The whites and blues of the gig workforce  

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The whites and the blues of the gig workforce

Gig workers are being hired for specialised jobs as well as for manual labour.

The workforce of today is looking beyond tenure and jobs — at purpose, value, experience and learning. That is why, the gig economy of today is burgeoning in India. Fuelled by a growing start-up eco system as well, the members of the gig workforce are able to lead a life they desire, choosing assignments that match their sense of purpose and values, while also allowing them the time and ‘me’ space required to pursue their hobbies and other activities.

Surprisingly, it is not homebound women or the younger generation who dominate the gig workforce, but individuals across sectors such as public relations (PR), software, journalism and consulting. There are different types of gig workers in the market today. While one type is hired for specialist roles, the other is hired as manual labour to save costs.

That is the difference between the white and blue-collared gig workers. The differences are further seen in the type of jobs they take up, the compensation they receive, their rate of attrition and their hiring process. Let us take a comparative look at the two.

White-collared workers

The Indian white-collar segment is growing with employers increasingly taking to hiring flexi-time talent for their temporary needs. They are most sought after as consultants who help organisations drive business priorities.

White-collared workers are mostly hired as consultants on projects of strategic importance to a firm and to drive temporary business needs. The roles may be consulting and strategy for small projects, to solve industry problems, such as supply chain issues pertaining to e-commerce, for new-age skills such as building user-experience and user-interface platforms and other functions, such as data analytics and data science. Businesses often hire these freelancers as and when needed, with limited involvement of HR.

While there are online platforms, which aggregate jobs for such skilled talent, primarily because of the strategic nature of the roles, they are mostly hired through referrals and networks.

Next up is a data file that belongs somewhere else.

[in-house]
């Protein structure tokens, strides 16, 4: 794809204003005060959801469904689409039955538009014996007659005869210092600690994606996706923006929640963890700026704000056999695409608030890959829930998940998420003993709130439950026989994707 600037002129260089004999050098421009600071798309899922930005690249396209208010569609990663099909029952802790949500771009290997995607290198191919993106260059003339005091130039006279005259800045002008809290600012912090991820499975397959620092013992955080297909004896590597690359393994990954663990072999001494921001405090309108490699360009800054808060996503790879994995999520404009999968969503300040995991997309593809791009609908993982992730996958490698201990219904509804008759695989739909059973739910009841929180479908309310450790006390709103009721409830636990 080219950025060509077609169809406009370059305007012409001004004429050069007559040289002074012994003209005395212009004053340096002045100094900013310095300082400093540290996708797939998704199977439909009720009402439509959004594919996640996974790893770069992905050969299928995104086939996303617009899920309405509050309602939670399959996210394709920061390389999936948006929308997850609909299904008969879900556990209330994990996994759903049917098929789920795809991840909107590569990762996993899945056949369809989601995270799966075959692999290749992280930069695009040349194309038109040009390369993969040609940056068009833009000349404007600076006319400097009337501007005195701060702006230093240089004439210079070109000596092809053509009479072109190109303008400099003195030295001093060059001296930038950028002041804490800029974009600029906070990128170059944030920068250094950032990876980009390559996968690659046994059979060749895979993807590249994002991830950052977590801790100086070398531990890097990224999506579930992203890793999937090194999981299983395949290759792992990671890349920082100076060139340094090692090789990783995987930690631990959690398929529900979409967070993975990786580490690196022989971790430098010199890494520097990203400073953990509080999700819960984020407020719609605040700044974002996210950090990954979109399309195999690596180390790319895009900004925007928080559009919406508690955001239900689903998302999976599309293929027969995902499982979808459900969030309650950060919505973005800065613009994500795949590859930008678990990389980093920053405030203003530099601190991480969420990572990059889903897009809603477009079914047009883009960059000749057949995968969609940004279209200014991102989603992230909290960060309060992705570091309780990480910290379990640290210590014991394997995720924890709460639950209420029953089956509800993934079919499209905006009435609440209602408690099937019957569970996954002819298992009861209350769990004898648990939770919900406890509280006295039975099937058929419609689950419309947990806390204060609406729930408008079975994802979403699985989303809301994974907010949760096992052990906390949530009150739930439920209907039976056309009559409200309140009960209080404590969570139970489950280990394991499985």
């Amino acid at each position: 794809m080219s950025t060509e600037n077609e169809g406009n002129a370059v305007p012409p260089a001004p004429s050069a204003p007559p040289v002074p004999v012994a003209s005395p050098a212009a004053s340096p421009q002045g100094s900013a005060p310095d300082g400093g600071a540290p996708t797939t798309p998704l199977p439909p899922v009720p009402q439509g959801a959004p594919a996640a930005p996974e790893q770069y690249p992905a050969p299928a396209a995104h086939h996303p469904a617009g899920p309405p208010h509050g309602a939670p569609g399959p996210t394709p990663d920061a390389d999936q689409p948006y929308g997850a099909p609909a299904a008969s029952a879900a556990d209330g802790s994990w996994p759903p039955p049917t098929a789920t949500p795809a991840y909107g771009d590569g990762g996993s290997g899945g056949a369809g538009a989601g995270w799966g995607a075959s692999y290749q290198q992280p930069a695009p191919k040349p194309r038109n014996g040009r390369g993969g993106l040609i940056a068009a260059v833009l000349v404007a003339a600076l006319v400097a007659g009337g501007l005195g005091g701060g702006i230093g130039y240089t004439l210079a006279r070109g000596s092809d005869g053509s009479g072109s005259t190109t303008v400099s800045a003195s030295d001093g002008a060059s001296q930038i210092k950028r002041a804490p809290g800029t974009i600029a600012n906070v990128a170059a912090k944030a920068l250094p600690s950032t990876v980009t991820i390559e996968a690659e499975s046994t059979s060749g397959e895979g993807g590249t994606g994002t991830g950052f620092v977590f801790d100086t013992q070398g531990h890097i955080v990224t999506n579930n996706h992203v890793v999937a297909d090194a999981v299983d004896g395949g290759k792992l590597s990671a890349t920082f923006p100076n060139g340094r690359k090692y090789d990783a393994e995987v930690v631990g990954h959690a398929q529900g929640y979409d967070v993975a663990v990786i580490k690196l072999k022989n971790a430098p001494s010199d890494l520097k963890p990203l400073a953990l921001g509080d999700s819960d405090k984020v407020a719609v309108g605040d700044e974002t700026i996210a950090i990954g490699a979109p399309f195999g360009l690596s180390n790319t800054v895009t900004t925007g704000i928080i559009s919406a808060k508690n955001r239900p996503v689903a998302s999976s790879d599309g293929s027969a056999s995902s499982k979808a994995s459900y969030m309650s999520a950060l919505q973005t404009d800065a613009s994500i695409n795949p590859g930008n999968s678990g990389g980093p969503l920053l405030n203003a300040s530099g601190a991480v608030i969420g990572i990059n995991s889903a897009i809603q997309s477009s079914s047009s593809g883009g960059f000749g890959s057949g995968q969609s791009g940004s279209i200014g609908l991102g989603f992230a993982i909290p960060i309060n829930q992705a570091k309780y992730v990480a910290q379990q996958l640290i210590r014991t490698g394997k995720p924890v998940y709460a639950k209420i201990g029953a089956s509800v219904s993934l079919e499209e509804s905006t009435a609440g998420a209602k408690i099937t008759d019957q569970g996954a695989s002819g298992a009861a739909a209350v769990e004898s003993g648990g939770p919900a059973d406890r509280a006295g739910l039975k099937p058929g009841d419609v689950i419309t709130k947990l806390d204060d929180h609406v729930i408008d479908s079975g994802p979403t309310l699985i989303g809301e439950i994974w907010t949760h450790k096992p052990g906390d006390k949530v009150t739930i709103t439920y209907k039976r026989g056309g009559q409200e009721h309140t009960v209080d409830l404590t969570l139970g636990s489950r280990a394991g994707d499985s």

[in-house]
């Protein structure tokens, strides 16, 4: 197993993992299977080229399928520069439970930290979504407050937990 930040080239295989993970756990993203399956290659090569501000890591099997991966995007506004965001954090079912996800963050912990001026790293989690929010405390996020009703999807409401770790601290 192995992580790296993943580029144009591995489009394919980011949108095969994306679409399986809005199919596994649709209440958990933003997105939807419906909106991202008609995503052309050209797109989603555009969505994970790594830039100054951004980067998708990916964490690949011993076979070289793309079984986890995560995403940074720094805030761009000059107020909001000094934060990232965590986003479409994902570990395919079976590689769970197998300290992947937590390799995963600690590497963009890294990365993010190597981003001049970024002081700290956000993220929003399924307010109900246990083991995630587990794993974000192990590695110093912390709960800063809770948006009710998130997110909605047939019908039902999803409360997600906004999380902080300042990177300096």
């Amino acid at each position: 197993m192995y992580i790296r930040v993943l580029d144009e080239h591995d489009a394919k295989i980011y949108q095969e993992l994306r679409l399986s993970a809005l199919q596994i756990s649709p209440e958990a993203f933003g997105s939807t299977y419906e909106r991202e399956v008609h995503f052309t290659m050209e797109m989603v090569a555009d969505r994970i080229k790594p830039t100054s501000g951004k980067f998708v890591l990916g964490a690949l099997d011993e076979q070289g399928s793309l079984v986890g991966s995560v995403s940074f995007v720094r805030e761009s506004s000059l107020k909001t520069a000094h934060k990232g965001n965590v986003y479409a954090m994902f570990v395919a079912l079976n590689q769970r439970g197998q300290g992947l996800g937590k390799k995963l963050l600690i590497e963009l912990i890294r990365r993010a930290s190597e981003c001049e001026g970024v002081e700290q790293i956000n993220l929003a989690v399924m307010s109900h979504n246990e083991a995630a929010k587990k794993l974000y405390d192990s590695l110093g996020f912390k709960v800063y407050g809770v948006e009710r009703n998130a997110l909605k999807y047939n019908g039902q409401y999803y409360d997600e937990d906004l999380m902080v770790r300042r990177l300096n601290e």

Companies are at an advantage currently when it comes to gig hiring for the white-collared workforce, as they save on paying retirement benefits and other perks paid to traditional workers. Moreover, they are getting years of experience and expertise at a lesser cost to the organisation.

Praveer Priyadarshi

If it is a long drawn out project then there may be some form of benefit offered but by and large such norms are not yet on the horizon and even if so, they are far and few in-between

At any given point of time, a gig worker may be working with more than one employer. Therefore, it becomes tricky to ascertain who is going to be provide benefits, such as provident fund or ESI. In case there is a platform or firm to hire such workers from, then the onus can be on the firm to provide them the mentioned benefits. However, the case for benefits is not there for either blue or white collared workforce.

Praveer Priyadarshi, former CPO, Jindal Stainless, says, “If it is a long drawn out project then there may be some form of benefit offered but by and large such norms are not yet on the horizon and even if so, they are far and few in-between.”

Anil Mishra, CHRO, Magicbricks, says, “One may provide benefits for employer value proposition, but statutorily, the need is not strong and there are no strict labour laws for independent freelancers.”

Blue-collared workers

Blue-collared workers are primarily hired through platforms, which are again specialised for different roles. For instance, drivers looking for work can approach Ola or Uber, whereas delivery personnel can turn to Swiggy or Milkbasket, and security guards can seek employment through security agencies.

The demand for services in the blue-collar sector has been on the rise. The growing start-up sector and new businesses, such as ride-hailing facilitators and foot-tech companies have facilitated a demand for such services. According to a research report on the growing gig workforce in India, of the total 2.1 million jobs in the blue-collared sector, 1.4 million are in the gig economy.

Anil Misra

One may provide benefits for employer value proposition, but statutorily, the need is not strong and there are no strict labour laws for independent freelancers

While the initial pay is decent for these workers, the rate of increment is low, which leads to a high rate of attrition for the industry. Workers change jobs for amounts such Rs 5000. and in many cases, work simultaneously for multiple companies to provide for themselves. The high rate of demand has led to a hike in the minimum initial compensation for these workers.

This also presents a geographical case to be made for these workers. The domains where they mostly work are a result of the new businesses which take root in urbanised cities. As a result, maximum jobs are available in tier-I cities, where the degree of urbanisation is high.

Priyadarshi has recently ventured into the gig workforce himself and speaking on his experience, he says it has been quite rewarding. “This kind of life grows on you over a period of time because the challenges in this role are always new and there is no routine execution of tasks like in a traditional set-up”, he says.

The gig workforce, as a whole, is growing in India and is estimated to take over 25 to 30 per cent of the job market by 2022. There are major differences between the white collars and their blue counterparts. However, one thing is certain— their tribe will grow. The labour laws will need to keep up with the market and only with such growth in numbers, can we expect to see a change.

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